In addition, contrary to the claim that their position was not an outlier and going ahead to mention a number of non-related economies like Bolivia, Kyrgyzstan, Ecuador, Saudi Arabia, Jordan, Iran, Bangladesh, Nepal, and Cambodia, developed economies like Japan, South Korea, Switzerland, Singapore, Portugal, USA, U.K., Canada Australia, and France all have positive dispositions towards crypto, with Germany recognising bitcoin as a means of payment as far back as 2018.
“The reference to quotes from the likes of Warren Buffet is a classic example of the one-side story, which failed to highlight the fact that the current richest man in the world is pro-cryptocurrency and publicly quoted companies like Tesla, NYDIG, and Microstrategy hold a chunk of their treasury in cryptocurrency,” said an expert who pleaded anonymity.
Since the letter went out, fintech firms that do not provide crypto exchange services like Risevest and Bamboo have also suspended deposits on their platforms.
There were firms that have invested in crypto-assets with funds their users provided, which have been experiencing difficulties in fulfilling their financial obligations to the users. Exchanges like Luno, Quidax, and BuyCoins were among the first to suspend deposits of naira on their platforms.
Aside from facilitating $500 million in transactions in the last five years, according to Moghalu, the cryptocurrency market employs hundreds of Nigerians and have also created new value chains that are bound to be impacted by the CBN decision. Investors in the blockchain (as well as other industries) would also not be heading Nigeria’s way for as long as the CBN prohibition holds.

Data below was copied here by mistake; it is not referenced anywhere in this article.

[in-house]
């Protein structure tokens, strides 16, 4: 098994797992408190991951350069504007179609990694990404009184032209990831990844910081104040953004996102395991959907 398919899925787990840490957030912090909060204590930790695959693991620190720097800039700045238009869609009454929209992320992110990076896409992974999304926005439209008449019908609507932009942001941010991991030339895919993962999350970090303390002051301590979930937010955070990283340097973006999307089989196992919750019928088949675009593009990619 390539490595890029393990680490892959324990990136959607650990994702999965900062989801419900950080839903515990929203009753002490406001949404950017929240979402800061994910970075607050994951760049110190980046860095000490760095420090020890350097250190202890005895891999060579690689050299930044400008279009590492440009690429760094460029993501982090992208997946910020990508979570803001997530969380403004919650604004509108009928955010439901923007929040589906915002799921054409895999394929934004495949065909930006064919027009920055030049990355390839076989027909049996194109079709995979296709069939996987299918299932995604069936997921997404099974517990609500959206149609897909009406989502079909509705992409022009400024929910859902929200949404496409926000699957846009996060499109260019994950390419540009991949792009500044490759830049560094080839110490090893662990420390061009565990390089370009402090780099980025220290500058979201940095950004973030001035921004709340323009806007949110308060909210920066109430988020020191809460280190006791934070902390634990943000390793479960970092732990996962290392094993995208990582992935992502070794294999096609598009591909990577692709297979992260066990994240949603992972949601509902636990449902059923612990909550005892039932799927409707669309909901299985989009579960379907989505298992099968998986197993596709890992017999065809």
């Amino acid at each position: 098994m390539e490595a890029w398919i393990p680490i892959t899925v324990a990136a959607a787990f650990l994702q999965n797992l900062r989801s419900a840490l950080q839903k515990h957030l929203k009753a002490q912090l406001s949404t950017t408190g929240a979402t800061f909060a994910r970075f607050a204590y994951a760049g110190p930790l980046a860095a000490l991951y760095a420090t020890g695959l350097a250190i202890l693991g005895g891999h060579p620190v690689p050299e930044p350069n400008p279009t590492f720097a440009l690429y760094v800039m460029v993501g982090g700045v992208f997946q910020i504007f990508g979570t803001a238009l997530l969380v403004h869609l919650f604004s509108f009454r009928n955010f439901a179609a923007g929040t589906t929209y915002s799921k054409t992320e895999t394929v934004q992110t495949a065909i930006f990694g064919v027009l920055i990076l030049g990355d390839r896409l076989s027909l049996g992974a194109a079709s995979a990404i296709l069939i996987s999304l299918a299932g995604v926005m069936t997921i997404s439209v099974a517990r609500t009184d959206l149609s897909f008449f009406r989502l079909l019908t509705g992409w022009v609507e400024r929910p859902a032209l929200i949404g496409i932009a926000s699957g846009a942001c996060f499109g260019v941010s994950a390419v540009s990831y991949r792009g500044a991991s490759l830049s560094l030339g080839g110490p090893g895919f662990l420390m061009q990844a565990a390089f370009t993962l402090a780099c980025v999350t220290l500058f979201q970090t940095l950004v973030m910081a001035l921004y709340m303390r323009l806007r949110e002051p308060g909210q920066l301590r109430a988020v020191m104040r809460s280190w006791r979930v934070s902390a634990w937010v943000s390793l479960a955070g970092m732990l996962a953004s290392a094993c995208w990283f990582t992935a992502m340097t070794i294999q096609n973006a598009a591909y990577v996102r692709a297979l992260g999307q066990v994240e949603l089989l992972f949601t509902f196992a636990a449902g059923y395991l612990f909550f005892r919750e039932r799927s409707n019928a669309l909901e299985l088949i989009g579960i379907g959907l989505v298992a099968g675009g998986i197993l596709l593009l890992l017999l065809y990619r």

“For me, what is saddening is that they do not see the need to explain beforehand and secondly, pull in the stakeholders to find a workable middle ground before throwing out the baby with the bathwater,” Daniel Eze, a project manager said.
For Moghalu the increasing adoption of cryptocurrencies in Nigeria and the instability that it brings to the economy should have been enough for the CBN to explore a different approach. The Nigerian economy is still in recession and the foreign exchange continues to be limited for manufacturers and other businesses that need it for daily operations. He also noted that the world is going digital, hence there is a lot of innovation and cryptocurrencies are part of that.
“My attitude would have been how can we best manage the risks of cryptocurrencies to ensure that they do not affect the stability of the financial system. But I would not recommend banning it outright in exchanges because $500 million worth of bitcoin has been traded in Nigeria within the last five years. Nigeria is one of the top ten countries in the use of cryptocurrencies in the world today. In fact, it comes in at 8 after countries like Ukraine, South Africa, Kenya, and so on. It is becoming a real factor in our financial system or investment ecosystem and this is livelihoods from Nigerians. So when you take actions that look as if you are taking away opportunities from Nigerians, especially in a depressed economy,” he said.